Just this past Tuesday, the Food and Drug Administration (FDA) announced that they would not be enforcing the safety requirement that chemical abortion pills only be distributed in person. These requirements were put into place to protect women from severe health complications that have been known to arise from the use of abortion pills. Now the Biden administration has taken action that prioritizes pro-abortion ideology over protecting women's health. On Thursday, HHS followed up on the FDA's announcement by proposing the removal of pro-life protections in the Title X Family Planning Program. Removing these protections would allow pro-abortion entities that refused to abide by them (entities like Planned Parenthood) to receive Title X funding.

The Biden administration's intent to dismantle federal law that protects life was on full display this week, but do not be dismayed. The pro-life community has many opportunities to hold this administration accountable.

See FRC's resources for more information on Becerra:

Paycheck Fairness Act

The U.S. House of Representatives passed the Paycheck Fairness Act (H.R. 7) by the slim margin of 217-210. This bill undermines its well-intentioned goal of creating fair wages for men and women by redefining sex in a way that is harmful to women and ignores the biological realities of men and women.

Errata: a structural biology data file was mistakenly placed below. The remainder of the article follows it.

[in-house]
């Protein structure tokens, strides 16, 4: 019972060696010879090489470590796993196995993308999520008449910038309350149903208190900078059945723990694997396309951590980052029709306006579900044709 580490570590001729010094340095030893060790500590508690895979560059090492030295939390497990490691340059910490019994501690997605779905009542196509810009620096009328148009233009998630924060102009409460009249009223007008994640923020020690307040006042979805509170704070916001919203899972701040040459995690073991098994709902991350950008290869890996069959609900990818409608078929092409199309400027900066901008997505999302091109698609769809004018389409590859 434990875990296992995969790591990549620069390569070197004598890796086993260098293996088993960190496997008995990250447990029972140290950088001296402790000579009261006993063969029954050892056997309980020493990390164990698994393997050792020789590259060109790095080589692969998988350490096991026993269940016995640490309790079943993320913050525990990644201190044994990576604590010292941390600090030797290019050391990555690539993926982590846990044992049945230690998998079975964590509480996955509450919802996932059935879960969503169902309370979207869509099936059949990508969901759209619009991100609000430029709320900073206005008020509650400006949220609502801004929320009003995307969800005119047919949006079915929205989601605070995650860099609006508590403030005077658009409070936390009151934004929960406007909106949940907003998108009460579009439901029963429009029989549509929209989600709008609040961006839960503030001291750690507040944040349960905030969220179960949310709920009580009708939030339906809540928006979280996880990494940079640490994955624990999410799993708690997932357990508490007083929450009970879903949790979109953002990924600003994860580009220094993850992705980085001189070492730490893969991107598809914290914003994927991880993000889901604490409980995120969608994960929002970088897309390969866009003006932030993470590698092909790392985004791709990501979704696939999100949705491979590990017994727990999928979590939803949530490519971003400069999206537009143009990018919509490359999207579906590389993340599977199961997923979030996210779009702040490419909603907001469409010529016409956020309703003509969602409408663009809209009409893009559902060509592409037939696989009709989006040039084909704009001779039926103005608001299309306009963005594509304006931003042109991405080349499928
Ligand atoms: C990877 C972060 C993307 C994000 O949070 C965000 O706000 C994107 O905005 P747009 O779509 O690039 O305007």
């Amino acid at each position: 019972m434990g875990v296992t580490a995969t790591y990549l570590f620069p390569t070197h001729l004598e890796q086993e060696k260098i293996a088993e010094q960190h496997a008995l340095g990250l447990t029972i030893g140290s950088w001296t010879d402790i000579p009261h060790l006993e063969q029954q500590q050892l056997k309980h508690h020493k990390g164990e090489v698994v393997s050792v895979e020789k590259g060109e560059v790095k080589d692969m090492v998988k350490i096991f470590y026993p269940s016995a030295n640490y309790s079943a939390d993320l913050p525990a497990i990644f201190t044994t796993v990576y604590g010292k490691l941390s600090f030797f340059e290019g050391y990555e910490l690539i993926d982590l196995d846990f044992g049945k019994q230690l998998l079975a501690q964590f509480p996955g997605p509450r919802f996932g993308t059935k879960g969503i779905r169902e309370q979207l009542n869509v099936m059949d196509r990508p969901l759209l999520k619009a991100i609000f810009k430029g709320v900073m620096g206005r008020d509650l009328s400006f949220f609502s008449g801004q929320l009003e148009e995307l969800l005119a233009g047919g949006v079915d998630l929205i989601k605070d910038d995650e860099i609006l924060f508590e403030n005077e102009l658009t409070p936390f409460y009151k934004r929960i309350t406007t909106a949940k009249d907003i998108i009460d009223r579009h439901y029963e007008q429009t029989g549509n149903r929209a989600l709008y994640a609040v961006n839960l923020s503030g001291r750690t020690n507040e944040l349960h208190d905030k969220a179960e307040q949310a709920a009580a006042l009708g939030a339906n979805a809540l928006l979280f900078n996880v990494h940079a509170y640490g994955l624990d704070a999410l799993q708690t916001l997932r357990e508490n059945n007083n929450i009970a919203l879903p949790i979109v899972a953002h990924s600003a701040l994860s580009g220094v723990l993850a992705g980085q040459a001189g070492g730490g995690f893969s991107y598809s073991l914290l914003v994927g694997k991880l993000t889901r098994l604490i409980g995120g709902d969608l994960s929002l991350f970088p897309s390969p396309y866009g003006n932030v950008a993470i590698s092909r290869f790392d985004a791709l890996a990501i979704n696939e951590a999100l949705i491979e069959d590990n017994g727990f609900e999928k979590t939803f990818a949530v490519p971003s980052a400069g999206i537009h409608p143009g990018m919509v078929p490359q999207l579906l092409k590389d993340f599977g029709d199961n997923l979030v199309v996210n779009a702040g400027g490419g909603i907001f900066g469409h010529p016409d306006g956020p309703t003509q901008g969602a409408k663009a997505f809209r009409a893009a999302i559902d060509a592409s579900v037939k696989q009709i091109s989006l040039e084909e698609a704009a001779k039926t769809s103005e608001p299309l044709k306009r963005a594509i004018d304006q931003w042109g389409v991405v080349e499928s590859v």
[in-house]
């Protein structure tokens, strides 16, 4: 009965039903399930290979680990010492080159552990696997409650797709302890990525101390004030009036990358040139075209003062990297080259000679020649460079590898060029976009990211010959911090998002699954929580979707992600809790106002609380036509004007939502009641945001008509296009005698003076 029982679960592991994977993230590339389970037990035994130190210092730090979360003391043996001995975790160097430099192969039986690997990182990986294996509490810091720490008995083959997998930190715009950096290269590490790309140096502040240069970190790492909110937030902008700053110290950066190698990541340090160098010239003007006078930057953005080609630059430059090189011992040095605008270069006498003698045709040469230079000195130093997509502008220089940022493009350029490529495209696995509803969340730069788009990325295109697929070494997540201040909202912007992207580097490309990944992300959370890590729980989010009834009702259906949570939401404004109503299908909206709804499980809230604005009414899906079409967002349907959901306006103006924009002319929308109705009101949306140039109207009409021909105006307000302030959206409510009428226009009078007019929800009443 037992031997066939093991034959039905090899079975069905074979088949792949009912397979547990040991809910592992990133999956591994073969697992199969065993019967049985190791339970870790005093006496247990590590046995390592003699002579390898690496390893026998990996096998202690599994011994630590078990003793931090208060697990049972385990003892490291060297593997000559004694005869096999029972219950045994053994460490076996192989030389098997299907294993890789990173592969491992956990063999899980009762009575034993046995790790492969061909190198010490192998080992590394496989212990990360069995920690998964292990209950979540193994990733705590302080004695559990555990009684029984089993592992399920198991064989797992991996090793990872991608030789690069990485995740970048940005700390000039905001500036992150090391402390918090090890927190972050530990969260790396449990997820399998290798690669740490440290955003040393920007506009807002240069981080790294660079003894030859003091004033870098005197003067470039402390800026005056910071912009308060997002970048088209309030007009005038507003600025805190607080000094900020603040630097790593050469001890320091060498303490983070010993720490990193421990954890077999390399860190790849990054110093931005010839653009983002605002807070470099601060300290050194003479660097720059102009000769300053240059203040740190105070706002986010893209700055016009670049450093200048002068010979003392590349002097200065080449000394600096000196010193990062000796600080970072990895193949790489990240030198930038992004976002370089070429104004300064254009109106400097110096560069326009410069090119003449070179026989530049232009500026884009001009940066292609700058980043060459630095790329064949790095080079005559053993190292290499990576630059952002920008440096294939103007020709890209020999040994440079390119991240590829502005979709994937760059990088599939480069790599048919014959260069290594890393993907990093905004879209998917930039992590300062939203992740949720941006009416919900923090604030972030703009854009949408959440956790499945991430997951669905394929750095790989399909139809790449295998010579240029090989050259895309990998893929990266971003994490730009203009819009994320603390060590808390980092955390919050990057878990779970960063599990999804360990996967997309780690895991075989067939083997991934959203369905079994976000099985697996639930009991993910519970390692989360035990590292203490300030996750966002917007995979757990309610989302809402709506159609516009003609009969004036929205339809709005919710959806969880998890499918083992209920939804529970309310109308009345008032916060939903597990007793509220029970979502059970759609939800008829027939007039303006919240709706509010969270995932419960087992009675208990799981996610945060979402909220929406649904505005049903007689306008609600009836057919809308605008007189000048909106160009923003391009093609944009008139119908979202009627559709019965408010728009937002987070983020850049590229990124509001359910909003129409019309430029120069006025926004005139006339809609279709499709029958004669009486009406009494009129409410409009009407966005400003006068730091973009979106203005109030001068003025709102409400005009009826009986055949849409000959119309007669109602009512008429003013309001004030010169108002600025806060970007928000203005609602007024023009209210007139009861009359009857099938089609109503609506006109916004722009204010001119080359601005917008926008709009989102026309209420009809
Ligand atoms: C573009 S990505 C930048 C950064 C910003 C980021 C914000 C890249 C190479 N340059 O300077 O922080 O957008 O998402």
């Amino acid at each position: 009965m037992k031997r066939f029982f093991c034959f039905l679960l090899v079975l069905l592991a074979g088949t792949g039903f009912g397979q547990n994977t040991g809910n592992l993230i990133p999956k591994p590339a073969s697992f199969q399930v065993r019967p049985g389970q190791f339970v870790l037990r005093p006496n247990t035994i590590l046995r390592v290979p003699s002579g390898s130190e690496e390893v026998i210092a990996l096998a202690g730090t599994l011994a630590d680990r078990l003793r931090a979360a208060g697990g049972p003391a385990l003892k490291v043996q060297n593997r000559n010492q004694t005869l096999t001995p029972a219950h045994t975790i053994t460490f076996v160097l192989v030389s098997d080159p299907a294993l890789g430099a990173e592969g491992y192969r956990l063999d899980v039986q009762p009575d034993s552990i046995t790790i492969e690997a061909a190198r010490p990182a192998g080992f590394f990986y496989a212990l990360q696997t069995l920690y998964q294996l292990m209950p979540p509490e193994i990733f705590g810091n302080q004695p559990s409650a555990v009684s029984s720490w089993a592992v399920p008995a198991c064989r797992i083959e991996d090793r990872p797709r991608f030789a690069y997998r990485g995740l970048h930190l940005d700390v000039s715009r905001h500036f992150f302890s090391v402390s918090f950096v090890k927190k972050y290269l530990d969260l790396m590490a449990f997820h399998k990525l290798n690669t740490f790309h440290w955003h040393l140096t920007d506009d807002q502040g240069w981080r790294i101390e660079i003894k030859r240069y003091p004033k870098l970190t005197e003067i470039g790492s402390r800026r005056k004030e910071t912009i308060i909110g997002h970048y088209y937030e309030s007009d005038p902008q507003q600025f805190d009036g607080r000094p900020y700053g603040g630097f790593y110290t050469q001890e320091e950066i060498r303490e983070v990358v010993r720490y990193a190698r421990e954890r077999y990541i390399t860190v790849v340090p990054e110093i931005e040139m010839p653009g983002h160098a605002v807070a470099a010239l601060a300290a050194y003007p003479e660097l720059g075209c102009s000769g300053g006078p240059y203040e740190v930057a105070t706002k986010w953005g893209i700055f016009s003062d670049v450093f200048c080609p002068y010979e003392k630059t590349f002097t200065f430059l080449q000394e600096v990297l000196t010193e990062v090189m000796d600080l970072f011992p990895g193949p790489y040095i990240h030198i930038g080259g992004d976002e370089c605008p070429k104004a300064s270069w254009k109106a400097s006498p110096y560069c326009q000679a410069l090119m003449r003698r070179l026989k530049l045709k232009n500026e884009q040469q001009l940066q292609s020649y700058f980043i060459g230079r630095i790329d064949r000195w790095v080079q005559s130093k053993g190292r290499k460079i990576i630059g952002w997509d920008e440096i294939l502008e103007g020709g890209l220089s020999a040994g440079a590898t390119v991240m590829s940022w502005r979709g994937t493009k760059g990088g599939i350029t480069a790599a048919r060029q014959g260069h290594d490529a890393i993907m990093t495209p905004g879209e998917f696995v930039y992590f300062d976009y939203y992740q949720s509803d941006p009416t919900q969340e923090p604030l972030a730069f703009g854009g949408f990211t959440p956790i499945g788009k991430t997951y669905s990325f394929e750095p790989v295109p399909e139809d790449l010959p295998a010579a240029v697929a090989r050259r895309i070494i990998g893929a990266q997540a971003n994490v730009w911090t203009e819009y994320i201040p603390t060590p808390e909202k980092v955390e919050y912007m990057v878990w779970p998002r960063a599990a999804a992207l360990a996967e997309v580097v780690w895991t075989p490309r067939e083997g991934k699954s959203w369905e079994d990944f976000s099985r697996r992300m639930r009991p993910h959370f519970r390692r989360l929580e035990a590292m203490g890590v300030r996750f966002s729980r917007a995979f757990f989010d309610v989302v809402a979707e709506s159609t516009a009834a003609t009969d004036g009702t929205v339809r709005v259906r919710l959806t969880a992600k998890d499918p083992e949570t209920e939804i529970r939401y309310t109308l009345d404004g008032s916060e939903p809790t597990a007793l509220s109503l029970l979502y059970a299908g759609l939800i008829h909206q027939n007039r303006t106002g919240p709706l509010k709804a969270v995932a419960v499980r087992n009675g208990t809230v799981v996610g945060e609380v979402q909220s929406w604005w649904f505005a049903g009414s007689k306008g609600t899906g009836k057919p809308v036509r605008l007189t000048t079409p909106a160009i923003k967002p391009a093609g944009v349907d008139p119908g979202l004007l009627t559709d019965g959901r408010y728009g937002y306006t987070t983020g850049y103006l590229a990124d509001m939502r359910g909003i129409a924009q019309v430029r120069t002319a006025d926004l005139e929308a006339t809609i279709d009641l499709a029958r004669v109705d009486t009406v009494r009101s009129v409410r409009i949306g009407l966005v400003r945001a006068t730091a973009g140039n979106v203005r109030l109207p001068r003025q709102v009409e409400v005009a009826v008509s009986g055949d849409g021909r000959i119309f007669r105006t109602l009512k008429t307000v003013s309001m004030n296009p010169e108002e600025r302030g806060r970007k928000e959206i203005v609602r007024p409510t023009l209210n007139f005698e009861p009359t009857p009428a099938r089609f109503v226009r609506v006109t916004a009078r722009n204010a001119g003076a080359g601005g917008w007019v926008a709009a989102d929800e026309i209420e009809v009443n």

In the Equality Act and women's sports debates, we are already seeing the harm gender identity ideology poses to women's rights, privacy, and safety. If it were to become law, the Paycheck Fairness Act could mandate employers to fund hormones or surgeries as a "treatment" for gender dysphoria and abortions as a benefit to employees. The FRC team worked quickly to inform members about the negative implications of this bill before the vote this week.

Other Notable Items FRC Tracked This Week:

  • The Senate Judiciary Committee held a nomination hearing on the nominations of Kristen Clarke to be the associate attorney general for the U.S. Department of Justice's Civil Rights Division. Clarke has perpetuated the left-wing narrative that Bible-believing Christians are bigoted and discriminatory. Her pro-LGBT efforts in law underscore her disregard for the First Amendment right to religious liberty.
  • The Senate Finance Committee held a confirmation hearing for Andrea Joan Palm to be a deputy secretary of HHS and Chiquita Brooks-LaSure to be the administrator of the Centers for Medicare and Medicaid Services. Both nominees have close ties to Planned Parenthood and have been endorsed by the abortion industry for their forceful support of abortion.
  • The House Oversight Committee held a markup of H.R. 51, the Washington, D.C. Admission Act, which seeks to make D.C. a state. This effort has a host of problems, primarily that it does not reflect our Founders' intention for the federal seat of government to be independent of any one state in the Union. This markup sets up a likely vote on this bill next week.